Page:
World markets fell Friday, led by bank stocks after President Barack Obama proposed a sweeping overhaul of Wall Street to avert future financial crises.
Obama said he would seek to limit the size and complexity of large financial institutions so that their collapse wouldn't imperil the broader financial system and world economy or cost taxpayer money in bailouts.
The announcement spooked investors, causing a sell-off in Europe after sharper falls in the U.S. and Asia.
Britain's FTSE 100 stock index was down 1.2 percent at 5,270.81 and Germany's DAX shed 1.1 percent to 5,684.88. France's CAC-40 lost 1.1 percent to 3,818.79.
U.S. futures suggested another drop on Wall Street later. Standard & Poor's 500 futures were down 2.2 points at 1,108.90 and Dow industrials futures were 30 points lower at 10,308.00.
Obama's announcement and Wall Street's reaction unnerved markets already on edge over China's recent moves to prevent its economy from overheating amid worries of inflation and asset bubbles.
Bank stocks were hit hardest, with Barclays Plc down 6.7 percent, Royal Bank of Scotland Plc 5.0 percent and Deutsche Bank 4.8 percent lower.
Adding to the uncertainty are questions about whether this year's economic prospects justify more gains after the run-up in stock prices that began in early 2009, said Mark Matthews, strategist at Macquarie Capital Securities in Hong Kong.
Last year "was such an amazing ride and people are starting to wonder if the recovery that we're seeing in 2010 was already priced in," Matthews said.
Upbeat earnings from McDonald's, General Electric and Kimberly-Clark failed to reassure investors, who moved to cash in on their gains on a 10-month rally in equities.
In Europe, attention remained focused on the debt problems of Greece, with officials stressing the country will not need a bailout but will manage its funding on the market. The possibility that other countries, such as Portugal or Ireland, could also have trouble handling their debt has kept markets on edge, pushing the euro to 5-month lows against the dollar.
The euro recovered somewhat on Friday, to $1.4129 from $1.4082 late Thursday. The dollar weakened to 90.12 yen from 90.49 yen.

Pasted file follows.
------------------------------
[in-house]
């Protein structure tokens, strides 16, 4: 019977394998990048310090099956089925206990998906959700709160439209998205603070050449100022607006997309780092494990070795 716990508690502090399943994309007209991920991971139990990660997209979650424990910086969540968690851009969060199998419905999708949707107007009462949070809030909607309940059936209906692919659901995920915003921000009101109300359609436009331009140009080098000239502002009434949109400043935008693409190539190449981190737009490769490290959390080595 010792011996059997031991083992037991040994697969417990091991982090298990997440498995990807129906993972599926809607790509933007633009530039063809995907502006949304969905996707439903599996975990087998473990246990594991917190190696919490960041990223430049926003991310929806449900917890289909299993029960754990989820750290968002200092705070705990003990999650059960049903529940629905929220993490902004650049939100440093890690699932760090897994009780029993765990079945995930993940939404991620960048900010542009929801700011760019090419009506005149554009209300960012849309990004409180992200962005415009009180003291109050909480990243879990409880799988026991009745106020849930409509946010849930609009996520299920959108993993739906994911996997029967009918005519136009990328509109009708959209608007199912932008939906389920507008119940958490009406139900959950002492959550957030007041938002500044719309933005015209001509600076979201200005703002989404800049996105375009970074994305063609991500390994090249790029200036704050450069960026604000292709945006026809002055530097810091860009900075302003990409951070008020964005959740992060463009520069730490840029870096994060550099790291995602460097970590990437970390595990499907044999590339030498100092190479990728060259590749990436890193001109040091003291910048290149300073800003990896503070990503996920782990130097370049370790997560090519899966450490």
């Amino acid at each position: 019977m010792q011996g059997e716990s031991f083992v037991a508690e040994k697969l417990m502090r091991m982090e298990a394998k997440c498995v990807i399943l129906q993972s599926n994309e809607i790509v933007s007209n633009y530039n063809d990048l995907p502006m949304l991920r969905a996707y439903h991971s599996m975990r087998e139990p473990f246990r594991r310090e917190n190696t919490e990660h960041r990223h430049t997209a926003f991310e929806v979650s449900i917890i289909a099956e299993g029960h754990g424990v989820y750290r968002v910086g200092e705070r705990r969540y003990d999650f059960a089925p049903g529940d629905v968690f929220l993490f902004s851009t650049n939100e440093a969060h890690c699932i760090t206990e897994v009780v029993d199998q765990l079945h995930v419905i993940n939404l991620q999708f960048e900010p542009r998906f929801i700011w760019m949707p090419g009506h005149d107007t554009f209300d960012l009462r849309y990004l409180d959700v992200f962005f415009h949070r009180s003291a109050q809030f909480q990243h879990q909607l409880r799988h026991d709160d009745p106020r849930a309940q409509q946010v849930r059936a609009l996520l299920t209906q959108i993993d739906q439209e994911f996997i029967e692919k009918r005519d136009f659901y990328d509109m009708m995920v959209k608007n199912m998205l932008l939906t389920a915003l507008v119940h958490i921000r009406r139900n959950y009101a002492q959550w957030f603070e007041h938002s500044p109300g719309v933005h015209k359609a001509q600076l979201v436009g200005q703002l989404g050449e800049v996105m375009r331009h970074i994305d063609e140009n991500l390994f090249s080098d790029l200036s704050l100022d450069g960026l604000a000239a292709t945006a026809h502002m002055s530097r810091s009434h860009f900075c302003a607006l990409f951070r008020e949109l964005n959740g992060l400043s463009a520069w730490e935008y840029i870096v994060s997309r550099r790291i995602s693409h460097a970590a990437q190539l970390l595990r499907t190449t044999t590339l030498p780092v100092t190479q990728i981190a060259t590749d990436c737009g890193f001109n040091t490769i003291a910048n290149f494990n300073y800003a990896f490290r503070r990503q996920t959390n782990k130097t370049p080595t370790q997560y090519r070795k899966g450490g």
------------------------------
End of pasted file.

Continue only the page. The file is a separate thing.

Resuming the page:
In the U.K., officials statistics confirmed that British consumers splurged on food and drink during the holidays, with retail sales rising 3.6 percent in December. The rise, however, was not a strong as some analysts expected, suggesting recovery from recession will be gradual.
In Asia earlier, Japan led the drop, with the Nikkei 225 stock average diving 2.6 percent to 10,590.55. Hong Kong's Hang Seng dropped 0.7 percent to 20,726.18 and Korea's main market index lost 2.2 percent to 1,684.35.
Elsewhere, China's Shanghai benchmark fell 1 percent, India's Sensex shed 1 percent and Australian stocks retreated 1.6 percent.
While banks in the U.S. fell steeply, shares in Asian financial institutions performed better, with many closing the session higher. Japanese lender Mitsubishi UFJ edged up 0.2 percent and China's ICBC gained 2.3 percent in Hong Kong. Other industries like commodities suffered big drops as concerns about future global demand prompted investors to scale back their riskier bets.
In the U.S. Thursday, Wall Street was yanked lower by heavy selling in bank stocks.
The Dow fell 213.27, or 2 percent, to 10,389.88, its biggest point and percentage drop since Oct. 30.
The broader Standard & Poor's 500 index fell 1.9 percent to 1,116.48 while the Nasdaq composite index fell 1.1 percent to 2,265.70.
Oil prices edged lower, with benchmark crude for March delivery down 24 cents at $75.84 a barrel. The contract dropped $1.66 to settle at $76.08 overnight.
AP Business Writer Jeremiah Marquez contributed to this report from Hong Kong.
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